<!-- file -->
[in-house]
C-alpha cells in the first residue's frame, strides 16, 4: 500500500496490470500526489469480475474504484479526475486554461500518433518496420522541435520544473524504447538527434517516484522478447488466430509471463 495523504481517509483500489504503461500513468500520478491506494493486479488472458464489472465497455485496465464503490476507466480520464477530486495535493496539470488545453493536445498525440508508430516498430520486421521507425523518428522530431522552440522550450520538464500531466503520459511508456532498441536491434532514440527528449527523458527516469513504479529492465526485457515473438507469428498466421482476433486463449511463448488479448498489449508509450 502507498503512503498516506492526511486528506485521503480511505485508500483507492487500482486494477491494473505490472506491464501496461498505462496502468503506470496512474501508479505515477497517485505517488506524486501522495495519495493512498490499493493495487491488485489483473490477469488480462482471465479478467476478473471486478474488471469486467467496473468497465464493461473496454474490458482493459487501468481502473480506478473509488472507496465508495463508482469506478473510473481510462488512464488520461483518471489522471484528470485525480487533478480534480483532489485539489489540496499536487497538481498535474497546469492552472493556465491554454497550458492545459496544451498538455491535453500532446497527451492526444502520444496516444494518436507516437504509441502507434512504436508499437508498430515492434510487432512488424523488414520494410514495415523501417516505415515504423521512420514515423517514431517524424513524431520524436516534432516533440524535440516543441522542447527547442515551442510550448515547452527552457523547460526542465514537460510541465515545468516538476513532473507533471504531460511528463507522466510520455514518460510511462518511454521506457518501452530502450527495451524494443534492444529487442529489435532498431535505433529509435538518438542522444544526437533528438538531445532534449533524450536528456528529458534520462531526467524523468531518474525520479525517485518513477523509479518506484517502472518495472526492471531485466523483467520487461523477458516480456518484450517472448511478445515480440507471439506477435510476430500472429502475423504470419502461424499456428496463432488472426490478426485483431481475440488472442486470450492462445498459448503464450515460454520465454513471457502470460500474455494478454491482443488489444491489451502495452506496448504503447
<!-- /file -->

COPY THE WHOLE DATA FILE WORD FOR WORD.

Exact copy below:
[in-house]
C-alpha cells in the first residue's frame, strides 16, 4: 500500500496490470500526489469480475474504484479526475486554461500518433518496420522541435520544473524504447538527434517516484522478447488466430509471463 495523504481517509483500489504503461500513468500520478491506494493486479488472458464489472465497455485496465464503490476507466480520464477530486495535493496539470488545453493536445498525440508508430516498430520486421521507425523518428522530431522552440522550450520538464500531466503520459511508456532498441536491434532514440527528449527523458527516469513504479529492465526485457515473438507469428498466421482476433486463449511463448488479448498489449508509450 502507498503512503498516506492526511486528506485521503480511505485508500483507492487500482486494477491494473505490472506491464501496461498505462496502468503506470496512474501508479505515477497517485505517488506524486501522495495519495493512498490499493493495487491488485489483473490477469488480462482471465479478467476478473471486478474488471469486467467496473468497465464493461473496454474490458482493459487501468481502473480506478473509488472507496465508495463508482469506478473510473481510462488512464488520461483518471489522471484528470485525480487533478480534480483532489485539489489540496499536487497538481498535474497546469492552472493556465491554454497550458492545459496544451498538455491535453500532446497527451492526444502520444496516444494518436507516437504509441502507434512504436508499437508498430515492434510487432512488424523488414520494410514495415523501417516505415515504423521512420514515423517514431517524424513524431520524436516534432516533440524535440516543441522542447527547442515551442510550448515547452527552457523547460526542465514537460510541465515545468516538476513532473507533471504531460511528463507522466510520455514518460510511462518511454521506457518501452530502450527495451524494443534492444529487442529489435532498431535505433529509435538518438542522444544526437533528438538531445532534449533524450536528456528529458534520462531526467524523468531518474525520479525517485518513477523509479518506484517502472518495472526492471531485466523483467520487461523477458516480456518484450517472448511478445515480440507471439506477435510476430500472429502475423504470419502461424499456428496463432488472426490478426485483431481475440488472442486470450492462445498459448503464450515460454520465454513471457502470460500474455494478454491482443488489444491489451502495452506496448504503447